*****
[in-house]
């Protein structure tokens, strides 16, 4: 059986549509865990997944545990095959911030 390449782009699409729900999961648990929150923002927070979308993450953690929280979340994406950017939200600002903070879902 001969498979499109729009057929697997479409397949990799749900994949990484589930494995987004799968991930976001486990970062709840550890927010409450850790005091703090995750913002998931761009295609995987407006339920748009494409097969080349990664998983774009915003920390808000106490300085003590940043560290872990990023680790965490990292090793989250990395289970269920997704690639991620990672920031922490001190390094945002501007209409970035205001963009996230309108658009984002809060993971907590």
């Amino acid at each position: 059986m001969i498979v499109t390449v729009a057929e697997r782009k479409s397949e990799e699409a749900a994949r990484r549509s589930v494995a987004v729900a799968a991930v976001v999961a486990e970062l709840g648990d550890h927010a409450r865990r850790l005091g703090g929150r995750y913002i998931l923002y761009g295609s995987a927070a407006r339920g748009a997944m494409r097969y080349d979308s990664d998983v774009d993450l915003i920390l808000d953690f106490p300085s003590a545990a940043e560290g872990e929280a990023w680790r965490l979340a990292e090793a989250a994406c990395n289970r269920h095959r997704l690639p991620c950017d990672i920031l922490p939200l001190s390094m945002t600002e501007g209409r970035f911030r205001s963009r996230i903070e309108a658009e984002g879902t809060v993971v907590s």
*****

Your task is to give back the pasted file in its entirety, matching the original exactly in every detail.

[in-house]
């Protein structure tokens, strides 16, 4: 059986549509865990997944545990095959911030 390449782009699409729900999961648990929150923002927070979308993450953690929280979340994406950017939200600002903070879902 001969498979499109729009057929697997479409397949990799749900994949990484589930494995987004799968991930976001486990970062709840550890927010409450850790005091703090995750913002998931761009295609995987407006339920748009494409097969080349990664998983774009915003920390808000106490300085003590940043560290872990990023680790965490990292090793989250990395289970269920997704690639991620990672920031922490001190390094945002501007209409970035205001963009996230309108658009984002809060993971907590």
């Amino acid at each position: 059986m001969i498979v499109t390449v729009a057929e697997r782009k479409s397949e990799e699409a749900a994949r990484r549509s589930v494995a987004v729900a799968a991930v976001v999961a486990e970062l709840g648990d550890h927010a409450r865990r850790l005091g703090g929150r995750y913002i998931l923002y761009g295609s995987a927070a407006r339920g748009a997944m494409r097969y080349d979308s990664d998983v774009d993450l915003i920390l808000d953690f106490p300085s003590a545990a940043e560290g872990e929280a990023w680790r965490l979340a990292e090793a989250a994406c990395n289970r269920h095959r997704l690639p991620c950017d990672i920031l922490p939200l001190s390094m945002t600002e501007g209409r970035f911030r205001s963009r996230i903070e309108a658009e984002g879902t809060v993971v907590s």